The course is planned in accordance with the professional capabilities framework of The College of Social Work, designed to ensure that by the end of the degree students can practise effectively using a range of knowledge, a strong commitment to social justice, application of professional values and recognition of the diverse needs of members of society. Skills of assessment and intervention will be developed and taught throughout the course, both in the classroom and through work based practice learning, comprising 30 skills days, 70 practice placement days in year 2 and 100 days in Year 3. Placement experience includes work with at least two service user groups, e.g. children/young people and their families; people with mental health needs and vulnerable adults. Development of professionalism, the ability to apply critical reflection and analysis and the flexibility to work in changing contexts and organisations are key areas of achievement required for successful completion of the degree.
The knowledge base of the social work programme is organised around several themes: human growth and development, social policy and law, values and ethics, theories underpinning assessment and intervention and core knowledge relating to mental health, disability, substance misuse and safeguarding of children and adults. The social work team has developed successful relationships with regional-based practice educators and placement providers in order to offer students a wide range of placement opportunities to promote their capability and confidence in developing and applying knowledge for effective practice.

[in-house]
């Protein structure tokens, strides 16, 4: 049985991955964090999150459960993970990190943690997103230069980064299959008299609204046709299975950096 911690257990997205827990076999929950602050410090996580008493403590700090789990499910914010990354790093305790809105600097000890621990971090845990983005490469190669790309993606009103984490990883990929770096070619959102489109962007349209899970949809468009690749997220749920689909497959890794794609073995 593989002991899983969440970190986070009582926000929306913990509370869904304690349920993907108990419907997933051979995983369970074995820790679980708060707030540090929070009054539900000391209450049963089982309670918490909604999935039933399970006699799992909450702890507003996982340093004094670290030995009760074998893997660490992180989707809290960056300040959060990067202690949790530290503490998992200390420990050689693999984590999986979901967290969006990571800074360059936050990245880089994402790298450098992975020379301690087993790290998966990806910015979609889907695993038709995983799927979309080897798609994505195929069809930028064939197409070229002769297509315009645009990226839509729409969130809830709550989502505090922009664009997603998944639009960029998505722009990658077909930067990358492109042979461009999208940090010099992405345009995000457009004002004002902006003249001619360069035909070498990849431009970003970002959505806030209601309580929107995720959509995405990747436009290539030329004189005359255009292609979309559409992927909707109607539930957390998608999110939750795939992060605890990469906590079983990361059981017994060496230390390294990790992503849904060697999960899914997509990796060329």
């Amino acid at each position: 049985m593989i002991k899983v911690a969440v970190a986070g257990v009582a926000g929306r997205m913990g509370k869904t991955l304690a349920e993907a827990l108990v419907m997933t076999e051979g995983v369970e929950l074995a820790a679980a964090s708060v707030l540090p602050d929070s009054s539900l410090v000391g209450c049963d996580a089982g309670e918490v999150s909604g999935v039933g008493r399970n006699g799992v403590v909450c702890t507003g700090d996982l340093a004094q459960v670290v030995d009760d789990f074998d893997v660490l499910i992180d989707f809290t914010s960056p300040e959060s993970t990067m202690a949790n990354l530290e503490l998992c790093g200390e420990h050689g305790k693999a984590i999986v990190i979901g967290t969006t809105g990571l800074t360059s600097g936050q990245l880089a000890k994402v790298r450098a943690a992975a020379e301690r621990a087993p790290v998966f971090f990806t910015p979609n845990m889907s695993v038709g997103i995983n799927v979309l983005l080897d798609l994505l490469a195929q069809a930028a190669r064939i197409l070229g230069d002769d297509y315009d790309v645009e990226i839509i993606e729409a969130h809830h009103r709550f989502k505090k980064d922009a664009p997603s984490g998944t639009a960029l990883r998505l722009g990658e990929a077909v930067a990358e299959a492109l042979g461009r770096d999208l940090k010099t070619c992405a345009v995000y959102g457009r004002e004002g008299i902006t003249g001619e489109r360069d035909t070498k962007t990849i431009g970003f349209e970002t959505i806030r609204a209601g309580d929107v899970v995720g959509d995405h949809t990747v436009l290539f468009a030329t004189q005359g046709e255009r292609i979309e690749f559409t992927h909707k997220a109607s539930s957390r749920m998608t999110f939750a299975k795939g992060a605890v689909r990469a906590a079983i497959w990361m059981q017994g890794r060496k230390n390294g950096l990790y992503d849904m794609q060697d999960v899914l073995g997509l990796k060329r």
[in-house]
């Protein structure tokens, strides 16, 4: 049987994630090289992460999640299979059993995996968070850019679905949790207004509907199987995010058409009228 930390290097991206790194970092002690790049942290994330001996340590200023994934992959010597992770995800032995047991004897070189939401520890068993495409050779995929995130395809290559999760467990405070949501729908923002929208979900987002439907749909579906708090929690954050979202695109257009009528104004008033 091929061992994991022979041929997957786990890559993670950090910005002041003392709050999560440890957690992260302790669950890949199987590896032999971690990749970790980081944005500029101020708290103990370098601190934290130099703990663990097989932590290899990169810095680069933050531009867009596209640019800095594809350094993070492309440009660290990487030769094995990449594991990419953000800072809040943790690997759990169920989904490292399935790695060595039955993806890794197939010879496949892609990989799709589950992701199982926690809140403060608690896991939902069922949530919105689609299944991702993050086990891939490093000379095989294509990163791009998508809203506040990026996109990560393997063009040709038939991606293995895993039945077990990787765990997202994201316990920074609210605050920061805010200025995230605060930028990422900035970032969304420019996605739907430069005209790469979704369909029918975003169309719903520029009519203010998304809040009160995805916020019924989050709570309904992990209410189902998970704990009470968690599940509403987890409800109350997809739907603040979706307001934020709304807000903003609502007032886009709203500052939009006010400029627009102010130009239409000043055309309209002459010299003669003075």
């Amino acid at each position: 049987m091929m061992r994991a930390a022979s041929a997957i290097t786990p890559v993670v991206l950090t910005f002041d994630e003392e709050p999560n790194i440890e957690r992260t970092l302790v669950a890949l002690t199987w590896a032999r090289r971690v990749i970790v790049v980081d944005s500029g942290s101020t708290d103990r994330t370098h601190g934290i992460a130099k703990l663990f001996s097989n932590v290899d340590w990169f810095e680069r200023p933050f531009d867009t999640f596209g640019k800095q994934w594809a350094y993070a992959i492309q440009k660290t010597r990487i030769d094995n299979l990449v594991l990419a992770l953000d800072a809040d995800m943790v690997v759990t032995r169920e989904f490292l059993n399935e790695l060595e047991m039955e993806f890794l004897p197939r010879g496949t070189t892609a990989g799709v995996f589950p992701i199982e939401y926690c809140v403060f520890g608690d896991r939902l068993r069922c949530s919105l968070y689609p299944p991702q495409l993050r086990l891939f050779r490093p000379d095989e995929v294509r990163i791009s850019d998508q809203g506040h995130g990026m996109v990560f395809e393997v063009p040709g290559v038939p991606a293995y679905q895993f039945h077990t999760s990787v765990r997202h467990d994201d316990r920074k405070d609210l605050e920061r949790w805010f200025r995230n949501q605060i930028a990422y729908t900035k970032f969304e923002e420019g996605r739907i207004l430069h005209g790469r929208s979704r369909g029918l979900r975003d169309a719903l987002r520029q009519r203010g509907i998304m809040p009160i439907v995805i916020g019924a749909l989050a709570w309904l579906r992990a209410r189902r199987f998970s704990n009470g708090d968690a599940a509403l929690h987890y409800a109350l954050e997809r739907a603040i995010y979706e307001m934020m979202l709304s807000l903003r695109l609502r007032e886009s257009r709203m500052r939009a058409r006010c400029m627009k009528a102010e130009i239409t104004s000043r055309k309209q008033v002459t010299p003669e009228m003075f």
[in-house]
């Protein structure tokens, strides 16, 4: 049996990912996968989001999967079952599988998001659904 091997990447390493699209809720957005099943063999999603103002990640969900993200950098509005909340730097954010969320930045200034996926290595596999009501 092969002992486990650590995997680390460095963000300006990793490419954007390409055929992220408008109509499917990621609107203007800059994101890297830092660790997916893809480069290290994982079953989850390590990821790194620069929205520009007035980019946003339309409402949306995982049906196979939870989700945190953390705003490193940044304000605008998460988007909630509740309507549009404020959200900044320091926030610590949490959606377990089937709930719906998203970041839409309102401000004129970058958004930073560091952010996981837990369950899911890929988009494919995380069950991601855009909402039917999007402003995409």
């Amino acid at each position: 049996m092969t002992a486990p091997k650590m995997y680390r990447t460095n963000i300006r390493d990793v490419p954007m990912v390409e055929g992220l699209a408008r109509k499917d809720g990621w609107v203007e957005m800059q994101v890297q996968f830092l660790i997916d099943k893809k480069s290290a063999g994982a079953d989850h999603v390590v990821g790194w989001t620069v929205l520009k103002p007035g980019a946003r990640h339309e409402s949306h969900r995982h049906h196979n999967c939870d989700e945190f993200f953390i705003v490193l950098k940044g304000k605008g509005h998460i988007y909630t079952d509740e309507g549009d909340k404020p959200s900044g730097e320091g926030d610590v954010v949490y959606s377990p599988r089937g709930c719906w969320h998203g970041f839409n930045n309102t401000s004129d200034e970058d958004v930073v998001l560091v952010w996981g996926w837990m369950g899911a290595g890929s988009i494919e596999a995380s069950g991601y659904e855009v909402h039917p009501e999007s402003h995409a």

The Learning Experience
Classroom teaching takes place through whole group lectures, seminars and small group work and is delivered using resources such as power-point, audio-visual material and case studies. Embedded throughout the programme is a focus on the experiences of those who use services, enabling students to gain valuable understanding of the impact of distressing circumstances and professional responses on the lives of service users and their carers. The contribution of service users and qualified practitioners to teaching and assessment forms part of the varied teaching and learning approaches of the programme. Core teaching is delivered by academics with substantial practice experience who maintain the currency of their knowledge and expertise through research, writing for publication, consultancy and teaching on post-qualifying courses.
Learning is assessed in a variety of ways including written assignments, one exam in year two, group and individual presentations and completion of practice portfolios. The first year of the degree includes teaching of core knowledge required for social work, a placement opportunity to shadow an experienced social worker and dedicated skills based days. The personal development module in each year focuses on development of the academic skills required for study at all levels of the programme and uses a range of learning resources including the substantial library facilities and web-based support.